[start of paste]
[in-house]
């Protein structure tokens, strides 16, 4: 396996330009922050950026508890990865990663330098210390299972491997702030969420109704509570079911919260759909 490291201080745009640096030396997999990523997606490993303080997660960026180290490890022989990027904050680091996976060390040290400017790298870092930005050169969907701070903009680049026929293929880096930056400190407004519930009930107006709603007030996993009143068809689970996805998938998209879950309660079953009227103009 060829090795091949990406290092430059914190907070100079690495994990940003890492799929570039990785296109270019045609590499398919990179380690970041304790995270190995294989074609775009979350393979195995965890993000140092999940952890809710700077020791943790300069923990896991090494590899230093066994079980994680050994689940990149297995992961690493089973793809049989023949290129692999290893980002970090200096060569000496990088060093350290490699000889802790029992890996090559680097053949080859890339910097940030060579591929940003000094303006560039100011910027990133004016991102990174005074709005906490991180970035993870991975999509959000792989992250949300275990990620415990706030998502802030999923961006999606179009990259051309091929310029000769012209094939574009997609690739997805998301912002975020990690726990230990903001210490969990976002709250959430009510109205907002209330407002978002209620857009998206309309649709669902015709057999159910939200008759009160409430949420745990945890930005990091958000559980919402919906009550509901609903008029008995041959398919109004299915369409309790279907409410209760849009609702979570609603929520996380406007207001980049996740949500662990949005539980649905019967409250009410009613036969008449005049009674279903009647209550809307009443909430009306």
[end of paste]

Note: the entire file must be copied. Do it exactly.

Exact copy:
[in-house]
């Protein structure tokens, strides 16, 4: 396996330009922050950026508890990865990663330098210390299972491997702030969420109704509570079911919260759909 490291201080745009640096030396997999990523997606490993303080997660960026180290490890022989990027904050680091996976060390040290400017790298870092930005050169969907701070903009680049026929293929880096930056400190407004519930009930107006709603007030996993009143068809689970996805998938998209879950309660079953009227103009 060829090795091949990406290092430059914190907070100079690495994990940003890492799929570039990785296109270019045609590499398919990179380690970041304790995270190995294989074609775009979350393979195995965890993000140092999940952890809710700077020791943790300069923990896991090494590899230093066994079980994680050994689940990149297995992961690493089973793809049989023949290129692999290893980002970090200096060569000496990088060093350290490699000889802790029992890996090559680097053949080859890339910097940030060579591929940003000094303006560039100011910027990133004016991102990174005074709005906490991180970035993870991975999509959000792989992250949300275990990620415990706030998502802030999923961006999606179009990259051309091929310029000769012209094939574009997609690739997805998301912002975020990690726990230990903001210490969990976002709250959430009510109205907002209330407002978002209620857009998206309309649709669902015709057999159910939200008759009160409430949420745990945890930005990091958000559980919402919906009550509901609903008029008995041959398919109004299915369409309790279907409410209760849009609702979570609603929520996380406007207001980049996740949500662990949005539980649905019967409250009410009613036969008449005049009674279903009647209550809307009443909430009306």